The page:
I don't know if you have the patience for it, but we can try. So that night I went to her local Joanne fabric store and I bought myself the cheapest sewing machine they had. This was only a one-time deal. This machine only had last me one quilt.

And then I would store it away or give it away, never to be used by me again. Katie set the machine up for me, showed me how to thread the bobbin and the needle, which was not an easy task for these big mitts that I own. Finesse, that's not my strong suit. She showed me how to put the two pieces of fabric together face to face and using a quarter inch seam allowance, how to start my project. I did lots of practicing on scrap metal and once I felt I had the system down, I started on Ron's t-shirts. They were starting to come together. I could see a few flaws and the lines were not perfectly straight, but I had my first row done, three shirts, side by side, separated by two inches of maroon fabric. When Katie came over, I probably showed her my progress. Look, my first row is done!

Unable to hold back my excitement. Katie examined my work and to say she was not impressed would be putting it mildly. Dad, she said in a tone that only a daughter could have, you have no idea what you are doing.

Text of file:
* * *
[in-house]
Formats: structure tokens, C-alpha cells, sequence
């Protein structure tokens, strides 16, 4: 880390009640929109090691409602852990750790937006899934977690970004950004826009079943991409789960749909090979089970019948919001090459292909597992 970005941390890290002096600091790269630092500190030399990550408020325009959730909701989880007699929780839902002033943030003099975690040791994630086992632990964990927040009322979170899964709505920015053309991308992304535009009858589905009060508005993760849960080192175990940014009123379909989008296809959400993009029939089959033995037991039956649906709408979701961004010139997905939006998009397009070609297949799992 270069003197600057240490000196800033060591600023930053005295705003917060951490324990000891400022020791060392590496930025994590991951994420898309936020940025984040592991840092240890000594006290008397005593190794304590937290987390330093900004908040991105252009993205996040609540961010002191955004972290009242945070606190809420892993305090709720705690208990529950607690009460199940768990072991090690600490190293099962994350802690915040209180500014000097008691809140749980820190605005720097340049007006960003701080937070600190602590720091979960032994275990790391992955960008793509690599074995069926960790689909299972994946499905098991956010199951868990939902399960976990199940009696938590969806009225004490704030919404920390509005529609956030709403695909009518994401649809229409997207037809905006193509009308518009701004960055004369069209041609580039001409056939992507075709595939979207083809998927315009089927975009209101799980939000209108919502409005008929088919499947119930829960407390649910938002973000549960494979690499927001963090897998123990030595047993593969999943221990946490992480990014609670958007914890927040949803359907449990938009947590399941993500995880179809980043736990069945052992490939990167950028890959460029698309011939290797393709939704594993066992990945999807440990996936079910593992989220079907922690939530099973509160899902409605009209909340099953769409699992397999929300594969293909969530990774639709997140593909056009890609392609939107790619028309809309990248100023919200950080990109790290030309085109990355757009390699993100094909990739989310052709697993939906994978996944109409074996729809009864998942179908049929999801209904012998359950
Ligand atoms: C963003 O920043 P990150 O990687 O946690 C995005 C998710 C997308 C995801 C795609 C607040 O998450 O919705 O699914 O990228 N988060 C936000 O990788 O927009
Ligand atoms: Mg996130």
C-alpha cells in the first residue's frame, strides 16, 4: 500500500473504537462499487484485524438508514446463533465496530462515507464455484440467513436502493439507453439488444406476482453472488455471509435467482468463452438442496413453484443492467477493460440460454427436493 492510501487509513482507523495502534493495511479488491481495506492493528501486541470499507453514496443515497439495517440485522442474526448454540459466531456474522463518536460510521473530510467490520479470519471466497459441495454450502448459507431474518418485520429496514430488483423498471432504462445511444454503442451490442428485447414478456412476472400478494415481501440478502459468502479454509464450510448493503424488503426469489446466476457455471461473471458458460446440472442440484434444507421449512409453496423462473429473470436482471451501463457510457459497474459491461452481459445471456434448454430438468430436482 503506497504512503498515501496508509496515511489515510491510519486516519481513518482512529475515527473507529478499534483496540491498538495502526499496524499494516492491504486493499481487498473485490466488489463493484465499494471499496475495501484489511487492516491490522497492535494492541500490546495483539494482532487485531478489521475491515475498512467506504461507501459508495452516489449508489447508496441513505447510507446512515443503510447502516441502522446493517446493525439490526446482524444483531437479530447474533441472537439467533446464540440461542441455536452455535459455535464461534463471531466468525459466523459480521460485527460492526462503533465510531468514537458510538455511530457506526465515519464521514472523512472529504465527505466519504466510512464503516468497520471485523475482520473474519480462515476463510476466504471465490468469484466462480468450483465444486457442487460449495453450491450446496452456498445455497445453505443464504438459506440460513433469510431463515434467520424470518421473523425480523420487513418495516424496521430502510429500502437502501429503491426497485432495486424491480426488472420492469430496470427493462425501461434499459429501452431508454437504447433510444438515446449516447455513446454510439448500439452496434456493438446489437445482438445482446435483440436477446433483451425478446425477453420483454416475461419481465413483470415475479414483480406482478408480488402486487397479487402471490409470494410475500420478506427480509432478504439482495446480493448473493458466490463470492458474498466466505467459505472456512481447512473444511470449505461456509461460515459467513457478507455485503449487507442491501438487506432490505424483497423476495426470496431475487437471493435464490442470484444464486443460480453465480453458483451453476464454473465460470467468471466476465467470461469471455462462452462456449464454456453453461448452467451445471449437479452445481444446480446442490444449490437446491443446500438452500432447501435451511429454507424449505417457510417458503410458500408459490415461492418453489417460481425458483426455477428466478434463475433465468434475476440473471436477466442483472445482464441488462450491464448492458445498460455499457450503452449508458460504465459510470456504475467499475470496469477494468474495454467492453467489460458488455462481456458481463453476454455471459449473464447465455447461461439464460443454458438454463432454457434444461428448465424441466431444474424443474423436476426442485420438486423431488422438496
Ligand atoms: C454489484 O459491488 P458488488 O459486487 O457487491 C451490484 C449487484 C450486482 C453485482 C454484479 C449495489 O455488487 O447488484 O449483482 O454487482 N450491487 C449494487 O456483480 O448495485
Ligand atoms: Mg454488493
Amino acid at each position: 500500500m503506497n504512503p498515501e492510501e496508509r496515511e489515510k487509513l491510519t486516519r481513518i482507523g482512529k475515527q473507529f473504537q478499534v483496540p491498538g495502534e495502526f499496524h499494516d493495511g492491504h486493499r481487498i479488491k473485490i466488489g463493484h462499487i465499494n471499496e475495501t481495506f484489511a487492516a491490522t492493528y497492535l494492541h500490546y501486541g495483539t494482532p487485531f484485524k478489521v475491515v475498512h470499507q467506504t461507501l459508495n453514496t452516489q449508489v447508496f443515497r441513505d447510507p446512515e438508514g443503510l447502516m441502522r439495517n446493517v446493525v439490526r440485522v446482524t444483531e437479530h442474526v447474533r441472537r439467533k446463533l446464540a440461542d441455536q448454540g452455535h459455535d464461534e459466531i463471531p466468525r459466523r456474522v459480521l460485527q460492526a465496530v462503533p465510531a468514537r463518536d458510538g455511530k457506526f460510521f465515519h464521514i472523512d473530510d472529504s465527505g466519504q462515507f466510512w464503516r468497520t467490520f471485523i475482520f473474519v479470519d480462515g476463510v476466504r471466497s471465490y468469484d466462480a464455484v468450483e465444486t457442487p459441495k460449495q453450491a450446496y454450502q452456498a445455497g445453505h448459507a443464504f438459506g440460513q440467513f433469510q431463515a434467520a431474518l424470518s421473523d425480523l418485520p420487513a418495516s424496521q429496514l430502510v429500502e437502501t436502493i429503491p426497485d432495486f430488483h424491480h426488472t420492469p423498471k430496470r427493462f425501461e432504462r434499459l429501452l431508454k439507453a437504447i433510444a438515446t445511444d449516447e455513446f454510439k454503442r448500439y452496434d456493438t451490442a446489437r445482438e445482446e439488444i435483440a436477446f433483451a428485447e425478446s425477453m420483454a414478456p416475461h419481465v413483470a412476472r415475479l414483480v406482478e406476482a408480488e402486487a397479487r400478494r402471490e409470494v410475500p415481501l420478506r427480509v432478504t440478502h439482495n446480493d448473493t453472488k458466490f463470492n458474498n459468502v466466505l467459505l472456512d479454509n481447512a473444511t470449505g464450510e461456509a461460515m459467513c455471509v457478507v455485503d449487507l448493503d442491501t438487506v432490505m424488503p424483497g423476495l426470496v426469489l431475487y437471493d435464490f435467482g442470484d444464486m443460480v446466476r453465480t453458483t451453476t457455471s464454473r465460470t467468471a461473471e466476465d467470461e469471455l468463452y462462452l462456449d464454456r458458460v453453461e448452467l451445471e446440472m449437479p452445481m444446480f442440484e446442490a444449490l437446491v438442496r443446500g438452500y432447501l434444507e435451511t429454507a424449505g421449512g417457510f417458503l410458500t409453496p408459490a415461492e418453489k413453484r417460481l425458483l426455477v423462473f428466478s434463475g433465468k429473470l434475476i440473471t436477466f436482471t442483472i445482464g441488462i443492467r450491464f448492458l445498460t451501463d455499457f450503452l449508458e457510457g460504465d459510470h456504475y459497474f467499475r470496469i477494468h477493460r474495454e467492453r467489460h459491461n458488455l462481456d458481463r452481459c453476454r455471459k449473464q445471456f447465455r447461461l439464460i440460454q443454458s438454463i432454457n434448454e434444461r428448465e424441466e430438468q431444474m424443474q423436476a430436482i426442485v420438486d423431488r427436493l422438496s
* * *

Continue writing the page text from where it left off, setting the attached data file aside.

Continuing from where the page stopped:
You have a good idea of gifting this to grandma, but why don't you just pay someone to do this for you? This looks horrible. I was taken aback, shocked by her blunt review of my hard work. I sat there for a few seconds, putting my ego in check, and thought about it a bit before responding. Perhaps she is right. I am indeed out of my comfort zone and the start to Joan's quilt is a little bit sketchy, I had to admit. But then I responded, Katie, I said, you are right.

I could pay someone to make this for grandma, but I don't think it would mean as much to her. I think she would like it a lot more knowing I made this for her, flaws and all. I am not so sure Katie was convinced, but I was. In my mind, I knew I had a good idea and I was determined to see it through.

I ain't no quitter. The next day, when I started working on Joan's quilt again, I realized Katie did me a huge favor with her honest assessment. She provided me all the motivation I needed to put this quilt together for Joan.